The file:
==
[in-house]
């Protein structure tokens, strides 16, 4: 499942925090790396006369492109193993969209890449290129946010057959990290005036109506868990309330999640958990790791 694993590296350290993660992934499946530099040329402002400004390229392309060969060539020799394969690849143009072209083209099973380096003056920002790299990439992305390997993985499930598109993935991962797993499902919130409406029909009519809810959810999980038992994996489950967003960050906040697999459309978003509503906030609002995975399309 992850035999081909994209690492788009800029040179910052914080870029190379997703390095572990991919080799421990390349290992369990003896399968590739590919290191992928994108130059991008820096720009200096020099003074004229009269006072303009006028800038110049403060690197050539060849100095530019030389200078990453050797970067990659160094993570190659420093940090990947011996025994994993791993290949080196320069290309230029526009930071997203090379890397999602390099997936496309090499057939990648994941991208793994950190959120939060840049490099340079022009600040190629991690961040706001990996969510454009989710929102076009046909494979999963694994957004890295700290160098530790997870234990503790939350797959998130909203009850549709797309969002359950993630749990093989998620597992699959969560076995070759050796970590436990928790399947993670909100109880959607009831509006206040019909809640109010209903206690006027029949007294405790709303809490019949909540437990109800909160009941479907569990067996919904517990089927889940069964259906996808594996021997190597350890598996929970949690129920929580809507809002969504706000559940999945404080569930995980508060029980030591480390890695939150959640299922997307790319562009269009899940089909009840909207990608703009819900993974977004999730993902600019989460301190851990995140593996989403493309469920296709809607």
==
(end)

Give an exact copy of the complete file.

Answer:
[in-house]
């Protein structure tokens, strides 16, 4: 499942925090790396006369492109193993969209890449290129946010057959990290005036109506868990309330999640958990790791 694993590296350290993660992934499946530099040329402002400004390229392309060969060539020799394969690849143009072209083209099973380096003056920002790299990439992305390997993985499930598109993935991962797993499902919130409406029909009519809810959810999980038992994996489950967003960050906040697999459309978003509503906030609002995975399309 992850035999081909994209690492788009800029040179910052914080870029190379997703390095572990991919080799421990390349290992369990003896399968590739590919290191992928994108130059991008820096720009200096020099003074004229009269006072303009006028800038110049403060690197050539060849100095530019030389200078990453050797970067990659160094993570190659420093940090990947011996025994994993791993290949080196320069290309230029526009930071997203090379890397999602390099997936496309090499057939990648994941991208793994950190959120939060840049490099340079022009600040190629991690961040706001990996969510454009989710929102076009046909494979999963694994957004890295700290160098530790997870234990503790939350797959998130909203009850549709797309969002359950993630749990093989998620597992699959969560076995070759050796970590436990928790399947993670909100109880959607009831509006206040019909809640109010209903206690006027029949007294405790709303809490019949909540437990109800909160009941479907569990067996919904517990089927889940069964259906996808594996021997190597350890598996929970949690129920929580809507809002969504706000559940999945404080569930995980508060029980030591480390890695939150959640299922997307790319562009269009899940089909009840909207990608703009819900993974977004999730993902600019989460301190851990995140593996989403493309469920296709809607």